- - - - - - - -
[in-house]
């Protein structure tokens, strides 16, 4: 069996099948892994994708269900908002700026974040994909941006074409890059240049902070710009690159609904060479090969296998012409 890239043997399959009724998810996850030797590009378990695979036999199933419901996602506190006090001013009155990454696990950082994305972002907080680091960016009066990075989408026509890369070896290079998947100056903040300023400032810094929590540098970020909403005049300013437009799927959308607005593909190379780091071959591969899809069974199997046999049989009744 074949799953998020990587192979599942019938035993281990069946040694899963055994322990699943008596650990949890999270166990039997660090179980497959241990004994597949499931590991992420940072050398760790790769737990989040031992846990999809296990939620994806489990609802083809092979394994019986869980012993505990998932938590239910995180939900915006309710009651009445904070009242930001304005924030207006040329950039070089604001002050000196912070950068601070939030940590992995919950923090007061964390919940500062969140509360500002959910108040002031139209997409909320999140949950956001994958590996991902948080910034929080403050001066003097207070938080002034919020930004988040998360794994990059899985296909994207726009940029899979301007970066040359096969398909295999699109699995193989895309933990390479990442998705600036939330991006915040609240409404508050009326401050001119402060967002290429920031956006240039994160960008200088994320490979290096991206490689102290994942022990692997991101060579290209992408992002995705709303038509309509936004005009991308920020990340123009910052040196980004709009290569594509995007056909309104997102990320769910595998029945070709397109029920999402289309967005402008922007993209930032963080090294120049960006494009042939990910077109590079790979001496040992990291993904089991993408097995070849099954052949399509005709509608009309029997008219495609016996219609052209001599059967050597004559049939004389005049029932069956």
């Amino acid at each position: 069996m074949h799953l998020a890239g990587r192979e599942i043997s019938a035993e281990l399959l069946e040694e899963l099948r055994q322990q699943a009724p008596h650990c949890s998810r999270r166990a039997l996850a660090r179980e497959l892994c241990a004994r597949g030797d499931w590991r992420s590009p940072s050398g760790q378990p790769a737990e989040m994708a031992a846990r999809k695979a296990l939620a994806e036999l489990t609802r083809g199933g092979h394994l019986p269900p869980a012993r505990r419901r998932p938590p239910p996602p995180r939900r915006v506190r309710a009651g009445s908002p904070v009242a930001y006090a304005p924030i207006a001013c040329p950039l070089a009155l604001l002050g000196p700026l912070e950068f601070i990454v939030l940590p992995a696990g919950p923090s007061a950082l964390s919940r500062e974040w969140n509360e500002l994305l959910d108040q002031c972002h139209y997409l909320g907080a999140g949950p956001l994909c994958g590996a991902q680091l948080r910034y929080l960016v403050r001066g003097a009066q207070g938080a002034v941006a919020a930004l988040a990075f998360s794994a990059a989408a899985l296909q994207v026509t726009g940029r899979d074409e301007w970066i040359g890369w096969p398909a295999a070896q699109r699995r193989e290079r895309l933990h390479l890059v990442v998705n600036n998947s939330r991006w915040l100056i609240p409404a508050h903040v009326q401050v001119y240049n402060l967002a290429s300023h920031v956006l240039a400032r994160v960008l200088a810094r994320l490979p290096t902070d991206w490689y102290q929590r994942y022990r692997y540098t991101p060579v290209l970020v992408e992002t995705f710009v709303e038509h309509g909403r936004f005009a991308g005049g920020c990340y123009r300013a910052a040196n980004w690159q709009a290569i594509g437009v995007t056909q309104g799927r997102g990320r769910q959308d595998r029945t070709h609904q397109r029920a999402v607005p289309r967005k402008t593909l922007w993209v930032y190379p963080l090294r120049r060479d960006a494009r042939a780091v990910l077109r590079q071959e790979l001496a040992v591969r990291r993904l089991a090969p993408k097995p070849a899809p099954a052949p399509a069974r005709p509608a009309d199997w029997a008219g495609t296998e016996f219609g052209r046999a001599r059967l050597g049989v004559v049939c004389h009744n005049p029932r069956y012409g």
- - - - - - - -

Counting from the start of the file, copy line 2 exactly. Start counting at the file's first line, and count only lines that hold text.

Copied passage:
């Protein structure tokens, strides 16, 4: 069996099948892994994708269900908002700026974040994909941006074409890059240049902070710009690159609904060479090969296998012409 890239043997399959009724998810996850030797590009378990695979036999199933419901996602506190006090001013009155990454696990950082994305972002907080680091960016009066990075989408026509890369070896290079998947100056903040300023400032810094929590540098970020909403005049300013437009799927959308607005593909190379780091071959591969899809069974199997046999049989009744 074949799953998020990587192979599942019938035993281990069946040694899963055994322990699943008596650990949890999270166990039997660090179980497959241990004994597949499931590991992420940072050398760790790769737990989040031992846990999809296990939620994806489990609802083809092979394994019986869980012993505990998932938590239910995180939900915006309710009651009445904070009242930001304005924030207006040329950039070089604001002050000196912070950068601070939030940590992995919950923090007061964390919940500062969140509360500002959910108040002031139209997409909320999140949950956001994958590996991902948080910034929080403050001066003097207070938080002034919020930004988040998360794994990059899985296909994207726009940029899979301007970066040359096969398909295999699109699995193989895309933990390479990442998705600036939330991006915040609240409404508050009326401050001119402060967002290429920031956006240039994160960008200088994320490979290096991206490689102290994942022990692997991101060579290209992408992002995705709303038509309509936004005009991308920020990340123009910052040196980004709009290569594509995007056909309104997102990320769910595998029945070709397109029920999402289309967005402008922007993209930032963080090294120049960006494009042939990910077109590079790979001496040992990291993904089991993408097995070849099954052949399509005709509608009309029997008219495609016996219609052209001599059967050597004559049939004389005049029932069956």